A Body in the Potato Patch! A Shootout in Sumas! What’s in the Well at the Kickerville Road Farm? Find Out at the Chuckanut Radio Hour at WCC

The next Chuckanut Radio Hour, hosted by Village Books, feature Bellingham’s Todd Warger, who’ll talk about his recently published book, “Murder & Mayhem in the Fourth Corner: True Stories of Whatcom, Skagit & San Juan Counties’ Earliest Homicides” on Tuesday, Nov. 27, at Whatcom Community College’s Heiner Center Theater, 237 W. Kellogg Road. Music by The Penny Stinkers begins at 6:30 p.m.; and taping for later broadcast by KMRE 102.3 FM starts promptly at 7 p.m. Tickets to the show are $5, and are free if you purchase a copy of the book from Village Books (they’ll be on sale at the event).
The book is the third book in Warger’s series of true crime stories that take place in Washington State’s northwest corner during the 19th and early 20th centuries. Our region has had a vivid history of slayings much like anywhere else, including beheadings, shootings, stabbings, poisonings, hangings, strangling, and bludgeoning.
Warger, who is on the staff of Whatcom Museum, is an Emmy Award-winning nominee for the documentary film “The Mountain Runners,” a history of Bellingham’s famous Ski to Sea Race. He’s a recipient of the Washington State Historical Society’s David Douglas Award for the documentary film “Shipyard,” and is co-author “Images of America: Mount Baker.”
After meeting with him at the Colophon Cafe, I emailed him a few questions about the book.
Margaret: What first sparked your interest in researching the murders in our area?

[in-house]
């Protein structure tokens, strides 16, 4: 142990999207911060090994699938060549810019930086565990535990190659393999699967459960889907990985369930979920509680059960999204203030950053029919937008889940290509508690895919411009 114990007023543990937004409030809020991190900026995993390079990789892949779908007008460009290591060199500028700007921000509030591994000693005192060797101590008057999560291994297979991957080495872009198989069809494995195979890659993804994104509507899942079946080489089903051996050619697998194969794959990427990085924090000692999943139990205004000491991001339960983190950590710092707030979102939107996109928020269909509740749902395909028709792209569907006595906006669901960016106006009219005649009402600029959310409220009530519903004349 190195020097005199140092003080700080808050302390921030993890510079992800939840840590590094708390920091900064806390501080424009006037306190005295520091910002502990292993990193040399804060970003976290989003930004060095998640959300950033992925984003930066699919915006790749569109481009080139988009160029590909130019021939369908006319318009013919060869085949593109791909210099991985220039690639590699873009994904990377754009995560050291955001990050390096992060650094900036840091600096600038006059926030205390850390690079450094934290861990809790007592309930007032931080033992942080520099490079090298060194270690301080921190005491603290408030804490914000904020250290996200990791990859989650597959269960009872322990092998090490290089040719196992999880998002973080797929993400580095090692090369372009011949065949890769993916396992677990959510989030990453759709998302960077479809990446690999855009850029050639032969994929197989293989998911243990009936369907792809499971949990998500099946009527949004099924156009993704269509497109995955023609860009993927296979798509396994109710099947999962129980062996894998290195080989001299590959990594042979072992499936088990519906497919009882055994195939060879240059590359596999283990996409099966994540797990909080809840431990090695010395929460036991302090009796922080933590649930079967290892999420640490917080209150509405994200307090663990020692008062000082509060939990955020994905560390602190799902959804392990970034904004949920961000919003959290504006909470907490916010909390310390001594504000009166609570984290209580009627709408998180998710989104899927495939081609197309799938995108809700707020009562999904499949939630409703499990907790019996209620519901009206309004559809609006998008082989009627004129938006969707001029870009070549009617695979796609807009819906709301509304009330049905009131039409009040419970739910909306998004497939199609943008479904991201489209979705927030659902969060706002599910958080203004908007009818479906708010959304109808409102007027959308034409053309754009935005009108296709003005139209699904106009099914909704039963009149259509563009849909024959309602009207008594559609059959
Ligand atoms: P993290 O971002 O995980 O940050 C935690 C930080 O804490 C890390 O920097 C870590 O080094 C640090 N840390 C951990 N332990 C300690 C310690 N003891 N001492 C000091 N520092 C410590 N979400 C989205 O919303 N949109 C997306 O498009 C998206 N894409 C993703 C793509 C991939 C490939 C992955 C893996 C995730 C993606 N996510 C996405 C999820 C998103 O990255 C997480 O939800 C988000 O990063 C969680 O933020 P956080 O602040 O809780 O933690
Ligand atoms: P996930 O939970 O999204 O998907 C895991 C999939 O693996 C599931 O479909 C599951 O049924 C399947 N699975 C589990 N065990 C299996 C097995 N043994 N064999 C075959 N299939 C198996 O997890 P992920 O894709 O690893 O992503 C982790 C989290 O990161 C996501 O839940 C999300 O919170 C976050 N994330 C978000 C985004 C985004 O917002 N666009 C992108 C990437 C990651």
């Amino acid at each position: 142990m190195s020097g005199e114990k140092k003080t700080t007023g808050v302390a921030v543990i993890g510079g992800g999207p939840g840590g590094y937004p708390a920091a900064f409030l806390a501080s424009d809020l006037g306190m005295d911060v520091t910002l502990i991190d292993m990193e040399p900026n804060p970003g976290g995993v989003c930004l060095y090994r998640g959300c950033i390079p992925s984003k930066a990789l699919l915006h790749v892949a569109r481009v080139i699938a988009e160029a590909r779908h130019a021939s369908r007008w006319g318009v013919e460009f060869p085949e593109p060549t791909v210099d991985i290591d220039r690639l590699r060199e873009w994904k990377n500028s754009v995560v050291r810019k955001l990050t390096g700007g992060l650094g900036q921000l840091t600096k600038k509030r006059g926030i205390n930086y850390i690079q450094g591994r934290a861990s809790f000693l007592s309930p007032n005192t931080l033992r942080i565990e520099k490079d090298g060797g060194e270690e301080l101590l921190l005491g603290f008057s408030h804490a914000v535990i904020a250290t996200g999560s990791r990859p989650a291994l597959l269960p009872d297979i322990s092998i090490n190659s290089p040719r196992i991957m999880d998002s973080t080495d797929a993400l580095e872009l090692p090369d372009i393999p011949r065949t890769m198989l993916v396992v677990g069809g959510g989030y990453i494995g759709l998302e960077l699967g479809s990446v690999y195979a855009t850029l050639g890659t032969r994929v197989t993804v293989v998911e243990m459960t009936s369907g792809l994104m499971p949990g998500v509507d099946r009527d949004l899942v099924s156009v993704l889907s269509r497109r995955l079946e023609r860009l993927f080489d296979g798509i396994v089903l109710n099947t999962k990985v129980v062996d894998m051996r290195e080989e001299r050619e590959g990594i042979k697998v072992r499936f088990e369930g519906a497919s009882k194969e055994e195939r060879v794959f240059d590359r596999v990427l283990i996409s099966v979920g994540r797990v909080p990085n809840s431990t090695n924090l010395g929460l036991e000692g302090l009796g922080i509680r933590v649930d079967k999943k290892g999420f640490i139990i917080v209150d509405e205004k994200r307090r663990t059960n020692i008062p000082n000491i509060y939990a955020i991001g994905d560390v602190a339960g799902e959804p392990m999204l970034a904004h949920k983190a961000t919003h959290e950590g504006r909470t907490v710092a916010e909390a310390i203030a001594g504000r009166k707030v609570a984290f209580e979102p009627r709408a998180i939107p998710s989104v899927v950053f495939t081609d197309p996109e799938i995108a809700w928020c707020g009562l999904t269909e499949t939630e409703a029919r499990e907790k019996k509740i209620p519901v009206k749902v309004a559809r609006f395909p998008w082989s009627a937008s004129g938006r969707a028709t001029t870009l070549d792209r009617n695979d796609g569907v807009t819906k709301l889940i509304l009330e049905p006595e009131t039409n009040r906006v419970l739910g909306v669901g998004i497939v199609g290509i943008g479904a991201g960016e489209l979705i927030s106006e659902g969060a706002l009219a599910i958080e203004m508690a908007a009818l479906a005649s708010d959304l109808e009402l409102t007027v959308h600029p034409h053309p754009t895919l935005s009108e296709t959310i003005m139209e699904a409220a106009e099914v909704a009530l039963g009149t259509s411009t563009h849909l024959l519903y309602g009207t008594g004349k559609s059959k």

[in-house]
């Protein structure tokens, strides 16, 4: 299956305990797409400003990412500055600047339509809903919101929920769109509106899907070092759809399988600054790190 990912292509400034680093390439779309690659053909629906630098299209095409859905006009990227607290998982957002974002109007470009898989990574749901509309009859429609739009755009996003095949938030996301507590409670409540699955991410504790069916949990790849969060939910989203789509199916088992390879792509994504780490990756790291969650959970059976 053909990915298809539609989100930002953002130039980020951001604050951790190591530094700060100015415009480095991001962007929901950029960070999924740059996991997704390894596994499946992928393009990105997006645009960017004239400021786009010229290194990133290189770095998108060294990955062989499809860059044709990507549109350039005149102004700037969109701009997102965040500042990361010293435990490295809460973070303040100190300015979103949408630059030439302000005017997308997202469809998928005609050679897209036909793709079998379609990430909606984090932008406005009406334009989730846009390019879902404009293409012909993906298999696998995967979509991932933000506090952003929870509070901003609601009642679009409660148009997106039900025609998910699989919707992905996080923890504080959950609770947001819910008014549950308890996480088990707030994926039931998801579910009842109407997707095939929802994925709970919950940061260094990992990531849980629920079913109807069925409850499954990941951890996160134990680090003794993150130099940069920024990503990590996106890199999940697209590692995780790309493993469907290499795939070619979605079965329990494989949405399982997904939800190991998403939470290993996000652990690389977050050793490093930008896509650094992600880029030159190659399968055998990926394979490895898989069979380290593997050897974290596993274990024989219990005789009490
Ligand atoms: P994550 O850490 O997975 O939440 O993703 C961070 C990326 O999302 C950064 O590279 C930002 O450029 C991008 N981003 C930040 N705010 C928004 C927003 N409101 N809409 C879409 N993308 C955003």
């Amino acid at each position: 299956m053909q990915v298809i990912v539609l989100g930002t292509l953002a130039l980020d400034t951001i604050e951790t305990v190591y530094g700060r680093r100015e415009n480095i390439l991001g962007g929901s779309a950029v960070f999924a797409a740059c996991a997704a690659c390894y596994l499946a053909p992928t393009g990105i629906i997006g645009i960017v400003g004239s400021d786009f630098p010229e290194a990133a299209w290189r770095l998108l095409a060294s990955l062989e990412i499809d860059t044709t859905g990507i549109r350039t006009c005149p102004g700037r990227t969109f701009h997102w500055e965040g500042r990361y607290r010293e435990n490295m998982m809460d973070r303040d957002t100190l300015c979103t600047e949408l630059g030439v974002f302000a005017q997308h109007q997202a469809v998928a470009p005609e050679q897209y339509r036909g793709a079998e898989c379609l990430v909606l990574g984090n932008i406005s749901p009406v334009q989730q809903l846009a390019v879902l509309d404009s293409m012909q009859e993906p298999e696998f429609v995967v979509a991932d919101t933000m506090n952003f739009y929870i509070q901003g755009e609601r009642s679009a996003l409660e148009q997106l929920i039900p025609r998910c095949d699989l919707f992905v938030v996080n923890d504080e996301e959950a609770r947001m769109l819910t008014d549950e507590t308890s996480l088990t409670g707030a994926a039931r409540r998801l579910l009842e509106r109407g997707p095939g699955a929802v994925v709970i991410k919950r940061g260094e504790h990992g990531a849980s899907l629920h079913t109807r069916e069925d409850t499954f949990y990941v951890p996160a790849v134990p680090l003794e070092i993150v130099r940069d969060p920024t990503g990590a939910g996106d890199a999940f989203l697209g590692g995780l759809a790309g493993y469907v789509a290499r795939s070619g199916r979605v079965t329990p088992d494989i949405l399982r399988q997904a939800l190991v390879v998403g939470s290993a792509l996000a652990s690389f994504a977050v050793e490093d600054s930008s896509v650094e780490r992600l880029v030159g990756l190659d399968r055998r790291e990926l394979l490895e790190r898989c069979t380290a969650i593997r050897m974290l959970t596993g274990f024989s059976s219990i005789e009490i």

Todd: The interest arose as I was combing through microfilm for various projects over the years. As I did so, I would come across some outlandish headlines. Not just area murders, but other interesting headlines as well. I would print these articles and make a file thinking one day I would go back and explore the subjects more deeply. My area if interest would be the time of settlement and through the Great Depression, this being the period it seems that the term was coined “If it bleeds it reads.”
The reporting was very detailed with lots of interviews. You have to remember this was the only source of news and there was competition to get the scoop. By writing about murders in our area I could have better access to research materials, and I could more easily connect the event to what was happening historical here when the murder occurred.
M: What were some of the best places where you found the details you needed?
T: Finding the material wasn’t all that difficult. And the best part is that most of it has gone untouched. Once I have a list of convicted murderers, which I easily find on Washington State Digital Archives, I can make my rounds. The most important: the state archives in Olympia. There I make copies of any prisoner entry records, the prisoner’s personal record, governor pardon papers, prison communication, mugshots and such. In Bellingham: I pull the trial transcripts at the Superior Court. I look at the old newspapers.
The regional archives and Center for Pacific Northwest Studies have probate records, police records and other sources. Then, from all these sources and a host of others I find photos of the period. Depending on the case I could list a number of avenues of other sources depending on the period. These may include various website, previous written material, other museums in the area. I have a friend and writer who is a 30-year retired Fed, who has sources. Another bought the rights to old defunct detective magazines and that has been a help. There are so many possibilities.
M: Was the dialogue you include part of the actual testimonies?